“Kids think and talk about the pandemic all of the time, so it’s important they get accurate information based in science,” says Barnes. “When they research [the pandemic] on their own and perform experiments, they have deeper levels of understanding and ownership over topics that otherwise just seem scary and unpleasant.”
Though educators may be worried about inundating students with doom and gloom, weaving real-world context into lessons, especially during challenging times, can make students feel that their learning has more purpose and relevance. Additionally, having children explore their fears and unanswered questions can help them cope with feelings of uncertainty and instability, common during the pandemic, say psychologists. Just be careful not to dismiss or minimize their concerns outright, and give students the opportunity to opt out or choose other activities if learning about the pandemic is too much to bear.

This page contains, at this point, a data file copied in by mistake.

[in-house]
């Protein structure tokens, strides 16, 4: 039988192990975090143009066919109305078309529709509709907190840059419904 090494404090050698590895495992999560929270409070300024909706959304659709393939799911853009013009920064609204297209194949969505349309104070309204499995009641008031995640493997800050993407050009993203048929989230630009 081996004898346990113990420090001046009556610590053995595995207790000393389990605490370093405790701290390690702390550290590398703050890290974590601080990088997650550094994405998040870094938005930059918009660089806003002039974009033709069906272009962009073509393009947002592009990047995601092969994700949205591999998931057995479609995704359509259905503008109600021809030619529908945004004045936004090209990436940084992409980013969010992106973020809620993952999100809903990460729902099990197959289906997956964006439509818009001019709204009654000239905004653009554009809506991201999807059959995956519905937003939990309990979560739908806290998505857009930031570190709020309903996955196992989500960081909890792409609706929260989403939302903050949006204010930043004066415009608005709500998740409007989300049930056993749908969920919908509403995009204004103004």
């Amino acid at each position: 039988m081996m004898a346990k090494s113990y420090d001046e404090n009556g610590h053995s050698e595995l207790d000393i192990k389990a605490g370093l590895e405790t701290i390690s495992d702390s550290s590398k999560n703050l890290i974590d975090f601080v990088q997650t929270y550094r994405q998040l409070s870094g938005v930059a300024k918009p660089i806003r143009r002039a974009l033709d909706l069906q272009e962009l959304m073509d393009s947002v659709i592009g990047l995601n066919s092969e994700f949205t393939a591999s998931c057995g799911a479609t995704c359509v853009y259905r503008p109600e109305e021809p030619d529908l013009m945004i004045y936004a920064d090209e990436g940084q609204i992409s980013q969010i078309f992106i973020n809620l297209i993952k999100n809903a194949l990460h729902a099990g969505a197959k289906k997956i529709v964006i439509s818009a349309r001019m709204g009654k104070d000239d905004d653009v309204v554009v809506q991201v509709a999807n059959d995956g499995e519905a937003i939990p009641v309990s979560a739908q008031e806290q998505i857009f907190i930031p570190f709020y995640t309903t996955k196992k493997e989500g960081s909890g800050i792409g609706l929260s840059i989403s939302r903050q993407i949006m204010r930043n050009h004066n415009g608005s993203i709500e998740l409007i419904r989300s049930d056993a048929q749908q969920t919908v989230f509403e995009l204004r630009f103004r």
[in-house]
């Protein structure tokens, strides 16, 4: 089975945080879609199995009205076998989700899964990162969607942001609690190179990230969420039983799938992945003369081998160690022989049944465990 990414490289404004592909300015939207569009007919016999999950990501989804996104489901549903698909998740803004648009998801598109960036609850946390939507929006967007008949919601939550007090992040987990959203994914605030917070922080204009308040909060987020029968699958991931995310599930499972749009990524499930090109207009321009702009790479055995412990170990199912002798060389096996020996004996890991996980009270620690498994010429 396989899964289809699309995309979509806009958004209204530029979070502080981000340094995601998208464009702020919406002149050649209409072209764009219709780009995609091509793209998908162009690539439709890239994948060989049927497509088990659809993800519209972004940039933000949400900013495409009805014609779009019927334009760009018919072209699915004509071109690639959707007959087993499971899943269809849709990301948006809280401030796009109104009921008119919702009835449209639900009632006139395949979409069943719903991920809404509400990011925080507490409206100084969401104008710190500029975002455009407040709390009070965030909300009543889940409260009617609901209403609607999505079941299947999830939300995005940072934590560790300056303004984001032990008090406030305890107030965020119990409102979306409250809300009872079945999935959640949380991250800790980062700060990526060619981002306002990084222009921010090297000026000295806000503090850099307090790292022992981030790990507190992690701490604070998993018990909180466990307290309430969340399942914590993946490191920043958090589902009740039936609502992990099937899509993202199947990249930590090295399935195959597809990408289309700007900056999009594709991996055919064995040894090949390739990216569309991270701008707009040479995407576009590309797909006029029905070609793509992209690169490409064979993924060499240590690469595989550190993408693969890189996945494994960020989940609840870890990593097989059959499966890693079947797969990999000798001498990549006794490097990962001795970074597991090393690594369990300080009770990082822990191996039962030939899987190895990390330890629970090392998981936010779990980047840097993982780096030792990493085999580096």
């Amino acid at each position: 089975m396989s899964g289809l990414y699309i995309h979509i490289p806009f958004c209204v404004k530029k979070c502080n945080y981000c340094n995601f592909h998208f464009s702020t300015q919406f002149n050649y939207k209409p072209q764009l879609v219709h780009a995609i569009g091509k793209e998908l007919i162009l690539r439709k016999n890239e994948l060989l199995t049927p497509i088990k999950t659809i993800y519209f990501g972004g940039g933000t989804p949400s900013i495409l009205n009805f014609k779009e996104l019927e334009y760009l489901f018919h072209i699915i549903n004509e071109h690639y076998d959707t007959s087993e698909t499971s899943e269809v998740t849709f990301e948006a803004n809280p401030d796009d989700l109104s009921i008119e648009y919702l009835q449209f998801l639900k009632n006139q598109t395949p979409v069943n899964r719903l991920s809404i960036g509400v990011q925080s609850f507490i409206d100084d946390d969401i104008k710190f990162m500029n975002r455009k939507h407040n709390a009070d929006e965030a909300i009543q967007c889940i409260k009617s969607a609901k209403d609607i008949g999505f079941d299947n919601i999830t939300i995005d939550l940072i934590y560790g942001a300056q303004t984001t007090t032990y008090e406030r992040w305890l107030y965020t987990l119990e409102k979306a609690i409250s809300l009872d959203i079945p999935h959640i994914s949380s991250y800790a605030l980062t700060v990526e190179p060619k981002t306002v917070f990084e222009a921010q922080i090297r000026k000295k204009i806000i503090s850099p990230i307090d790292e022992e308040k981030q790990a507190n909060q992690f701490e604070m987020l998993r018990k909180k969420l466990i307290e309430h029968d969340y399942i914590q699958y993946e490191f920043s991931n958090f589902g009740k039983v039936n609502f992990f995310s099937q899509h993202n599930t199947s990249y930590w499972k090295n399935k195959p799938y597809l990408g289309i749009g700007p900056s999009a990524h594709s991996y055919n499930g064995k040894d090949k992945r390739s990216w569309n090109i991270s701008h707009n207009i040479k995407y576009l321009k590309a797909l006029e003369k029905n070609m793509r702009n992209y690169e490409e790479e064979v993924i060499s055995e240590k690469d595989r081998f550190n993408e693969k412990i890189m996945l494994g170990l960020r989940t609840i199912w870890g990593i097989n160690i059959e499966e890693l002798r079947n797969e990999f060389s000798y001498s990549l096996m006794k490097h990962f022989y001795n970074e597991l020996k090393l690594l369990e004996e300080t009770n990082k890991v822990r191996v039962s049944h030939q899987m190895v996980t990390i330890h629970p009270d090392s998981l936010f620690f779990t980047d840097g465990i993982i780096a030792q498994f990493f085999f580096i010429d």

“It’s not helpful to remove all mention of current events from the classroom, and... it’s also not helpful to spend all day, every day, engaging in heavy conversations,” writes Alex Shevrin Venet, a trauma-informed expert. “The key here is balance.”
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